What Is Android Oreo? What You Need To Know


Today, Google is launching Android Oreo, the eighth major version of Android. And while it’s more of an evolution than a complete change in operating system, there’s a lot in Oreo that should get attention. Here’s what you need to know about the update.

What’s New In Android Oreo?

The major bit of polish for Oreo that you’ll notice is that it’s been made faster with various performance tweaks. For example, apps have reduced permissions to run in the background, which is good from both a privacy and a speed perspective, and will also extend battery life. That means it’ll boot faster; twice as fast, at least on top of the line Android phones like the Pixel. Google is also building more “light” apps that will load quickly and let you get right to, say, scrolling through Instagram. Most attention-getting, there’s now a picture in picture mode, where you can run two apps at once. So you can Snapchat and play Pokemon Go at the same time. Look, work with us here, that’s all we do on our phones.

Notifications can also be snoozed, so if you’re sick of getting the same alert at 3am every day, you can delay it. They can also be bundled into topic-based categories that Google is calling “channels,” so if you get a lot of news notifications, you can put them all in one place.

To dig into the more technical stuff you might notice, Google is also introducing system-wide APIs for autofill and VoIPs apps. In practical terms for users, that means your phone can store your app handles and passwords, much like Chrome does on web browsers, and that you can more easily make voice calls and use call features while screwing around elsewhere on your phone. Oh, also, they redesigned your emoji. Sorry, fans of the the blobs, but it’s back to circles!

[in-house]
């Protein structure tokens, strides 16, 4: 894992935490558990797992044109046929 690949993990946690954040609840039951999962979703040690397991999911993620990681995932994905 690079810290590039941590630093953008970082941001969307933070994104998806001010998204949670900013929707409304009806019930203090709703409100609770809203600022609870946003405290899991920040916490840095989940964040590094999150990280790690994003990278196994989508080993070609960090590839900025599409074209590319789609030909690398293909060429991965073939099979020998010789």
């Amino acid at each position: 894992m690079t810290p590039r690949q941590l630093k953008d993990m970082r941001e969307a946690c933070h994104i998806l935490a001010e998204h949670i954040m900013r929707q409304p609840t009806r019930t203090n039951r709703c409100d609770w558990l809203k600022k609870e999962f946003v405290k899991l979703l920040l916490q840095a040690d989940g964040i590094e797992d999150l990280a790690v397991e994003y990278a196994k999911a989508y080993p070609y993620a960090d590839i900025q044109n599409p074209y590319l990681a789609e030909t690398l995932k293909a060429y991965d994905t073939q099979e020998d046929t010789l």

When Can I Download Android Oreo?

As usual, Google’s own devices get first crack: The Pixel, Pixel XL, Nexus 5X, Nexus 6P, Nexus Player, and Pixel C will see it “soon,” but if you’re adventurous, know what you’re doing, and own one of those, then you can download it and install it directly from Google. If that’s not you, well, then the bad news is you’ve got a long wait for a release date.

Thanks to the nature of Android, there are dozens of “splinters,” as each phone manufacturer and mobile network creates their own version. Your phone may not be compatible and if it is, it may take months for it to catch up to Google’s devices. Since Oreo has just come out, development teams will be hard at work trying to make it fit on the multitude of phones out there; phones older than a year or two probably won’t get Oreo at all.

So, if you’ve got an upgrade coming, congratulations! If not, well, you’ve got something to look forward to next year?